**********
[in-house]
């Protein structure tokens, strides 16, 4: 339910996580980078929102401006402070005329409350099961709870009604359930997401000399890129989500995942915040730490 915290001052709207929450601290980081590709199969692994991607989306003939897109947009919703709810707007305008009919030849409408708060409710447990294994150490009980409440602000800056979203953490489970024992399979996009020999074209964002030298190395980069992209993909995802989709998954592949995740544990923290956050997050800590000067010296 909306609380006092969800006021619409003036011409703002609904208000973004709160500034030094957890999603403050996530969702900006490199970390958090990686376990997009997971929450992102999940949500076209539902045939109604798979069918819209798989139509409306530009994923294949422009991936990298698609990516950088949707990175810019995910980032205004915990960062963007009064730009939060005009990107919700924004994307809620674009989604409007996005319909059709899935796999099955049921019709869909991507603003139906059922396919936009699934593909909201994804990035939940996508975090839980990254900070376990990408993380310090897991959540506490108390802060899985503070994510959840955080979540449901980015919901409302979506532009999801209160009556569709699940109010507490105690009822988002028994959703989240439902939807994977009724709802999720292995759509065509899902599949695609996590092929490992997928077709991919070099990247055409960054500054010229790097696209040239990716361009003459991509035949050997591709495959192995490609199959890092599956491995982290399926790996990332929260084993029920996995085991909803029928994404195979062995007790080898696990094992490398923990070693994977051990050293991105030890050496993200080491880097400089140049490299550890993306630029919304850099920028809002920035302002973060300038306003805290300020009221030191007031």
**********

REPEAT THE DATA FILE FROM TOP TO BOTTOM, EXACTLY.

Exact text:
[in-house]
């Protein structure tokens, strides 16, 4: 339910996580980078929102401006402070005329409350099961709870009604359930997401000399890129989500995942915040730490 915290001052709207929450601290980081590709199969692994991607989306003939897109947009919703709810707007305008009919030849409408708060409710447990294994150490009980409440602000800056979203953490489970024992399979996009020999074209964002030298190395980069992209993909995802989709998954592949995740544990923290956050997050800590000067010296 909306609380006092969800006021619409003036011409703002609904208000973004709160500034030094957890999603403050996530969702900006490199970390958090990686376990997009997971929450992102999940949500076209539902045939109604798979069918819209798989139509409306530009994923294949422009991936990298698609990516950088949707990175810019995910980032205004915990960062963007009064730009939060005009990107919700924004994307809620674009989604409007996005319909059709899935796999099955049921019709869909991507603003139906059922396919936009699934593909909201994804990035939940996508975090839980990254900070376990990408993380310090897991959540506490108390802060899985503070994510959840955080979540449901980015919901409302979506532009999801209160009556569709699940109010507490105690009822988002028994959703989240439902939807994977009724709802999720292995759509065509899902599949695609996590092929490992997928077709991919070099990247055409960054500054010229790097696209040239990716361009003459991509035949050997591709495959192995490609199959890092599956491995982290399926790996990332929260084993029920996995085991909803029928994404195979062995007790080898696990094992490398923990070693994977051990050293991105030890050496993200080491880097400089140049490299550890993306630029919304850099920028809002920035302002973060300038306003805290300020009221030191007031």